And if you want to do more than claim the mantle of innovation—which as a baseline we recommend you all do—consider this pattern in human services and what, if anything, you might do to break it.

EDIT: In Tiny Beautiful Things, which is a mid-sized beautiful book, Cheryl Strayed describes how she ended up working as  “youth advocate” for girls with serious problems and seriously messed-up families. She writes:

I was meant to silently, secretly, covertly empower them by taking them to do things they’d never done at places they’d never been. I took them a rock-climbing gym and to the ballet and to a poetry reading at an independent bookstore. The theory was that if they liked to pull the weight of their blossoming girl bodies up a faux boulder with little pebble-esque plastic hand- and footholds then perhaps they would not get knocked up. If they glommed on to the beauty of art witnessed live—made before their very eyes—they would not become meth addicts and steal someone’s wallet and go to jail at the age of fifteen.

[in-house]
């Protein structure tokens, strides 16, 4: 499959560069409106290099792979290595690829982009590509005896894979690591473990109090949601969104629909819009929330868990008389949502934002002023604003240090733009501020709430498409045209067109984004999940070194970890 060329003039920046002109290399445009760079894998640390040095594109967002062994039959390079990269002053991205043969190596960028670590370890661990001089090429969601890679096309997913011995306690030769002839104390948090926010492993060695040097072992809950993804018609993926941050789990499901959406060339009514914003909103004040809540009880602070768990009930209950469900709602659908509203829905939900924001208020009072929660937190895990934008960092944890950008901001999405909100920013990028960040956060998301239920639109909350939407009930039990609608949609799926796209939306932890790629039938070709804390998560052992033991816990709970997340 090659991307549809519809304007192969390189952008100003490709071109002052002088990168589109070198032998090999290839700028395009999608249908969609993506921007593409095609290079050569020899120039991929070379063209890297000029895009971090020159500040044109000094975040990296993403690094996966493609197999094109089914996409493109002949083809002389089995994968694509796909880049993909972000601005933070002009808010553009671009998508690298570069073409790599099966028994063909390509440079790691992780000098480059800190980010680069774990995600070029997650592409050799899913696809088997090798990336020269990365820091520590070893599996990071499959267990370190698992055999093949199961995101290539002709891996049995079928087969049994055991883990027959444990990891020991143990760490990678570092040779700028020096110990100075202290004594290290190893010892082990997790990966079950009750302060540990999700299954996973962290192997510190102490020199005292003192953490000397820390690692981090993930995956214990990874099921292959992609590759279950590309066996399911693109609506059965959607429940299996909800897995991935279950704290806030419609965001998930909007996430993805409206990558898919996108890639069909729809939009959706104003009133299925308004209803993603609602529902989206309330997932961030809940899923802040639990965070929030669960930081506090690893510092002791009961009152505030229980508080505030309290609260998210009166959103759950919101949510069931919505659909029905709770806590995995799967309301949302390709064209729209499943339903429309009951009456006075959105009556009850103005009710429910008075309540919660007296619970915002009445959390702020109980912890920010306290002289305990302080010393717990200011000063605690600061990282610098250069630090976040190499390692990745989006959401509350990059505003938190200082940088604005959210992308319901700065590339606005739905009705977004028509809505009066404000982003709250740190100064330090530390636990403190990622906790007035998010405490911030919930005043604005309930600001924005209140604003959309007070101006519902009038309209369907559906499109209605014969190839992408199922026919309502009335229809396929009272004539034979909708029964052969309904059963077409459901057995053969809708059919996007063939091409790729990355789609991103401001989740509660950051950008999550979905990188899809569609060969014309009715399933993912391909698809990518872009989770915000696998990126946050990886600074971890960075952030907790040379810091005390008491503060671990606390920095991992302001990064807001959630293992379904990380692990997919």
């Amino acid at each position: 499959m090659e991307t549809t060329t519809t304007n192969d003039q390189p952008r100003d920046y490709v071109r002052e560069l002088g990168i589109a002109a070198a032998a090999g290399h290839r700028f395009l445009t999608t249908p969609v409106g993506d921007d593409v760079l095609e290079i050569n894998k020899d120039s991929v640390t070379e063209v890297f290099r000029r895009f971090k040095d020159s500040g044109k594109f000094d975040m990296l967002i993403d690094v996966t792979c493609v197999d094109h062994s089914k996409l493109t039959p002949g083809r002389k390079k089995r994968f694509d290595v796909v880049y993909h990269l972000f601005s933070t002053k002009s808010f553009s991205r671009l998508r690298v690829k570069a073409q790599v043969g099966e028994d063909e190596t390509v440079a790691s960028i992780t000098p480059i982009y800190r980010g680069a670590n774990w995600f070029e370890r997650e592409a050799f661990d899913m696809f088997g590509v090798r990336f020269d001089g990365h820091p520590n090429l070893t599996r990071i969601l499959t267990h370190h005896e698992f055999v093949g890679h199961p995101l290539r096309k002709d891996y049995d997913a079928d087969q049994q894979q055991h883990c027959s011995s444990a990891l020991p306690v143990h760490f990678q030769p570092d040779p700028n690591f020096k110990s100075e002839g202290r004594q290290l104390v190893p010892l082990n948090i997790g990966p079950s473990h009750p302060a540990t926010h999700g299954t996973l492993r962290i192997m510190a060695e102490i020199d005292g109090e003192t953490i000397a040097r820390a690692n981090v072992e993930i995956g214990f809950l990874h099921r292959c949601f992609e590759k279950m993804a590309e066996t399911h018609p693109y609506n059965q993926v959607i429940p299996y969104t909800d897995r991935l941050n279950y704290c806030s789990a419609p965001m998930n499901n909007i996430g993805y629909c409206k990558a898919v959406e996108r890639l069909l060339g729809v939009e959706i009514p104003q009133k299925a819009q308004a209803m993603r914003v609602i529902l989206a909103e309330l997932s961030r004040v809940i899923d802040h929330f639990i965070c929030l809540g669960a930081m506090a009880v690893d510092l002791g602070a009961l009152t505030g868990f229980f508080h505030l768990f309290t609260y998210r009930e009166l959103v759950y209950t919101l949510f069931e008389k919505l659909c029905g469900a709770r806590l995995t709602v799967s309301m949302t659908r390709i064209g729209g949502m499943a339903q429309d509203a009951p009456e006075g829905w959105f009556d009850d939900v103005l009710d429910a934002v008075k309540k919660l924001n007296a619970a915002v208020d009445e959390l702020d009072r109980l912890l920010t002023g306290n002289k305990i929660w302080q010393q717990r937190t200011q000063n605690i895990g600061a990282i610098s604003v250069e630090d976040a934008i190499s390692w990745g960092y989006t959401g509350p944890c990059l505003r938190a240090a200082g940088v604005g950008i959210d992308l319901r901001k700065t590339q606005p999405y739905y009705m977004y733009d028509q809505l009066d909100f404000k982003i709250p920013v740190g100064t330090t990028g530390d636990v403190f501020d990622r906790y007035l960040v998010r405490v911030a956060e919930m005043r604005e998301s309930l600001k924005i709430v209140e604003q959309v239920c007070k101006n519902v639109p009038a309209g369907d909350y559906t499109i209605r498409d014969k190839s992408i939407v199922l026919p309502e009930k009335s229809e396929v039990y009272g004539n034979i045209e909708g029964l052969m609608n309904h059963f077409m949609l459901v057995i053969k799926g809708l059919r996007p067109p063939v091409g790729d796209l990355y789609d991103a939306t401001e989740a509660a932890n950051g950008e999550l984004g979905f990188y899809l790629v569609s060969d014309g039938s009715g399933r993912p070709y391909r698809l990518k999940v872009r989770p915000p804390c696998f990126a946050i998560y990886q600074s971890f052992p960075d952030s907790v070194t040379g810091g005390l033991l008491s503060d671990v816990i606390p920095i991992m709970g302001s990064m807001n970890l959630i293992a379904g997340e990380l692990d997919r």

Instead, they’d grow up and get a job at Walmart.

Strayed would get this post. At least one of the girls, we learn by the end of the essay, succeeds. One senses the combination of desperation and hope Strayed feels. She writes too that the work was “the best job I ever had but I only stayed for one year. It was a heavy gig and I was a writer and so I left it for less emotionally taxing forms of employment so I could write.” How many of us can blame her? She gets the Sisyphean task, but unlike Sisyphus she occasionally gets to leave the rock at the top of the mountain.